photo © Fernando Decillis
Hailing from Uruguay, and settling in Atlanta at age 10, Fernando Decillis took up photography as a career after his immigration status prevented him from attending college on a football scholarship. Maybe the visual deities had a better plan for Fernando as he’s now an award-winning photographer working with yards of famous clients. In 2018, he took first place in two different APA National Awards categories: Celebrity/Musician and Documentary/Editorial. Typically, the same person won’t be selected for first place in two fields for the same year. I’m told Fernando’s scores were so high, they couldn’t be ignored.
Fernando certainly has a gold-star formula for depicting all types of people. On his website, he showcases an instantly noticeable and exceptional style of portrait and storytelling photography. But this is what is more noticeable: As you go through the images it’s clear he has photographed superstars, and while many photographers would lead with a prominent “CELEBRITY” tag, Fernando doesn’t even list celebrity as a specialty. Instead, the farm worker, the protestor, the kids—and Matthew McConaughey—are all presented equally. I felt an immediate yearning to know more about who is behind this lens.
How were you introduced to photography and when did you begin to take it seriously as a way to make a living?
When I was 21, I was going to Borders and picking up photography books. That’s when the learning process started, but I’m still learning (he laughs). I’m more of a “show me how to do it” person than a “read about it” person, so I wanted to take classes. I signed up for an intro to photography class at Showcase, a local camera store in Atlanta.
There, I learned how to work a 35mm camera from photographer David Knox. Then, I took a second class with him. At the end of that class, David asked me what I was doing with my life. I wasn’t sure. I had no clue photography could be a career. He suggested that I think about making photography my career. I don’t remember if I thought this to myself or if I said it to him, but I remember thinking, “How in the world can I make a living taking pictures?”
Was there another occupation you were drawn to before this?
My life plan coming out of high school was to go to college on a football scholarship. I was a kicker for my high school football team, and I was lucky to have a coach who really believed in my ability. He made a reel and submitted it to all kinds of universities; scouts came to our games to watch me kick. As a result, I received letters of interest and scholarship offers from some universities.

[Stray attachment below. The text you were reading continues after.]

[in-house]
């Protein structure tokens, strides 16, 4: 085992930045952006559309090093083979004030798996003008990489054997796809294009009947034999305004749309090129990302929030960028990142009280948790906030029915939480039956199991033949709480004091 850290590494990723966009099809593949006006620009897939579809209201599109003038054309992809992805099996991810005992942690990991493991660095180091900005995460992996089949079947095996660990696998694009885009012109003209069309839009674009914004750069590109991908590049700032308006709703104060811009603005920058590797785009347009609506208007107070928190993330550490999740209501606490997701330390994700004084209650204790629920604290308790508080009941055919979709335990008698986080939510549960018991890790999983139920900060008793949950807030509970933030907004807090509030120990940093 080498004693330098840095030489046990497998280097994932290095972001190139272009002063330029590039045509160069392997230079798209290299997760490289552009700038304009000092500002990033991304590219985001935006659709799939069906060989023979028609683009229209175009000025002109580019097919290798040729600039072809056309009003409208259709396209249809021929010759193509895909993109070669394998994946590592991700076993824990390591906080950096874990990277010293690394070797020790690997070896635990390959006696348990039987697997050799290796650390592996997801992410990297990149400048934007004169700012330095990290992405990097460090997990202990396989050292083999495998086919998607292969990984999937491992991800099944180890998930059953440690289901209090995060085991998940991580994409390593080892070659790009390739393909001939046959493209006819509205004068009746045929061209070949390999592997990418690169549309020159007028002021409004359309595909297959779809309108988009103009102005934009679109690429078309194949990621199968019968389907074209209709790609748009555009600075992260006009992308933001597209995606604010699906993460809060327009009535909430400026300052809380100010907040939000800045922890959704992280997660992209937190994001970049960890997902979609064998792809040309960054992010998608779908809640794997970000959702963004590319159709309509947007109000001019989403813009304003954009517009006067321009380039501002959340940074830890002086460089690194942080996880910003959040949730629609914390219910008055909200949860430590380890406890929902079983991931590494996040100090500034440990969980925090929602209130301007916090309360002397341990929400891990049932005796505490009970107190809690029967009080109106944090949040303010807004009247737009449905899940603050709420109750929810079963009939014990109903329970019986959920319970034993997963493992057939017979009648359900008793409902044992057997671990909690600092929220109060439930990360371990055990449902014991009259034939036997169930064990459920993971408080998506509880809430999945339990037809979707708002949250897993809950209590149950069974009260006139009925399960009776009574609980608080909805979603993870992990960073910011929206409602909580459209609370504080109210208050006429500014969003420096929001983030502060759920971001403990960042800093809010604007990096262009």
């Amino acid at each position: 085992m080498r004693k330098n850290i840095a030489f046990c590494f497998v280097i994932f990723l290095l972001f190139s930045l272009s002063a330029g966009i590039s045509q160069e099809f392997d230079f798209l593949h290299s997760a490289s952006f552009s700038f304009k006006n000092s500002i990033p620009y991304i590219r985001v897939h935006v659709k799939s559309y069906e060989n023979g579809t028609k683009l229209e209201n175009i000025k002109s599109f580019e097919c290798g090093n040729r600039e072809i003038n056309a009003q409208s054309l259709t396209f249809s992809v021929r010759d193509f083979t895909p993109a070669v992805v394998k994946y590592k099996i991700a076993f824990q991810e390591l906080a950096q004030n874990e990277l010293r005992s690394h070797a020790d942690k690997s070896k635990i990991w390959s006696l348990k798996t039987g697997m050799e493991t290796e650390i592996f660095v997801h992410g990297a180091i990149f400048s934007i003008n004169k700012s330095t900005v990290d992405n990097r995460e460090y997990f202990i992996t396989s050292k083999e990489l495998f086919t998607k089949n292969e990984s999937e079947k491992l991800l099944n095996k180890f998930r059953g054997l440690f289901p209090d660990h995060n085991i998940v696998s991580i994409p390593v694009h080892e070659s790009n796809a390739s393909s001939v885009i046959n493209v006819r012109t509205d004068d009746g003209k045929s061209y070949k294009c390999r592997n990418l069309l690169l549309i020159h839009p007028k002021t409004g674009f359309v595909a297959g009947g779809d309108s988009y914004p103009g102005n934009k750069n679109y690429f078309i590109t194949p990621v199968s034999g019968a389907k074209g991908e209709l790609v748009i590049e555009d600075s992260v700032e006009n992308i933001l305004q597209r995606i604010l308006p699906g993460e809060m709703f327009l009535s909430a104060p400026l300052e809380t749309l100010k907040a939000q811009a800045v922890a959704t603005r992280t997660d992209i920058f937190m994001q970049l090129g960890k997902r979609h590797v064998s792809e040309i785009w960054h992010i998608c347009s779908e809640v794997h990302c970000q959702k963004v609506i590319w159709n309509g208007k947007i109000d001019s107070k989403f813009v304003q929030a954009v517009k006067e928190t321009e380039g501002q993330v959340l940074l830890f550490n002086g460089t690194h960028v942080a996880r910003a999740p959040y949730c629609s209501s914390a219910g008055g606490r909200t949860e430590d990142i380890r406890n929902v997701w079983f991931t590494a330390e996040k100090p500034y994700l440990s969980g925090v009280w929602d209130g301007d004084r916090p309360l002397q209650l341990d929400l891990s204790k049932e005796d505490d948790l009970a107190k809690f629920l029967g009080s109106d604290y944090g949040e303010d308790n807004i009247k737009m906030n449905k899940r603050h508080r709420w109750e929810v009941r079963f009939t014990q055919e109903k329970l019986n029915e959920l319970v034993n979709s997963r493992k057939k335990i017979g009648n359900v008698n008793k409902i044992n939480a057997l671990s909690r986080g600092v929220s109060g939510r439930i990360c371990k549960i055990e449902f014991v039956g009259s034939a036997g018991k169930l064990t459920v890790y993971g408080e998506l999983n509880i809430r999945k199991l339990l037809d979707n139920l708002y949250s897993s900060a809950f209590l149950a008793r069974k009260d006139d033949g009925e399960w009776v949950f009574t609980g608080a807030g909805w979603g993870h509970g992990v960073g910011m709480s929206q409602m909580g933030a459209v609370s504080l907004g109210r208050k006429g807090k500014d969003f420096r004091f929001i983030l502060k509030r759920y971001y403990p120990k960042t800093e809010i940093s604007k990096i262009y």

Back then, DACA wasn’t a thing. (Deferred Action for Childhood Arrivals is an immigration option for undocumented immigrants who came to the United States before the age of 16.) During the admissions process for the school I chose, I was told that as an illegal alien, I was not eligible for an athletic scholarship. I moved to the US with my parents when I was 10 and they applied for their papers as soon as they got here, but as a minor, I had to wait for their citizenship to be granted before I could apply. Their legal residency with a path to citizenship came through right around the time I was graduating from high school. Mine would take another five years. I felt like I missed my opportunity to go to college.
A year went by after the photography classes and I kept thinking about what David Knox said. I went on taking pictures with the little knowledge that I had. I’d shoot portraits of my family and fashion stories with my friends. I kept reading photography books. On the suggestion of a friend, I checked out Portfolio Center’s photography program. Then, finally, my residency came through. The first thing I did was go to Portfolio Center to square away my funding for their two-year program in photography.
Wow. I’m continually amazed at how life-changing these delays can be. What was the experience like for you at Portfolio Center?
Walking into the halls and seeing the other students’ work was so intimidating. I thought I would never be able to make pictures like this. Self-doubt set in deep. I wasn’t sure how it was going to go. I guess I’m still not sure how it’s going.
Portfolio Center taught me how to follow through with assignments. I had to execute my ideas. I couldn’t afford to wait until everything was perfect—I had to problem solve on a timeline to make images and accept the outcome. I learned about the history of photography and was introduced to some of my favorite photographers. I got to put what I was doing naturally into a bigger context and dive deeper into the aesthetics that interest me. All the teachers were working professionals. It was really inspiring to learn from people who made a career doing what I was learning. I knew they knew what they were talking about.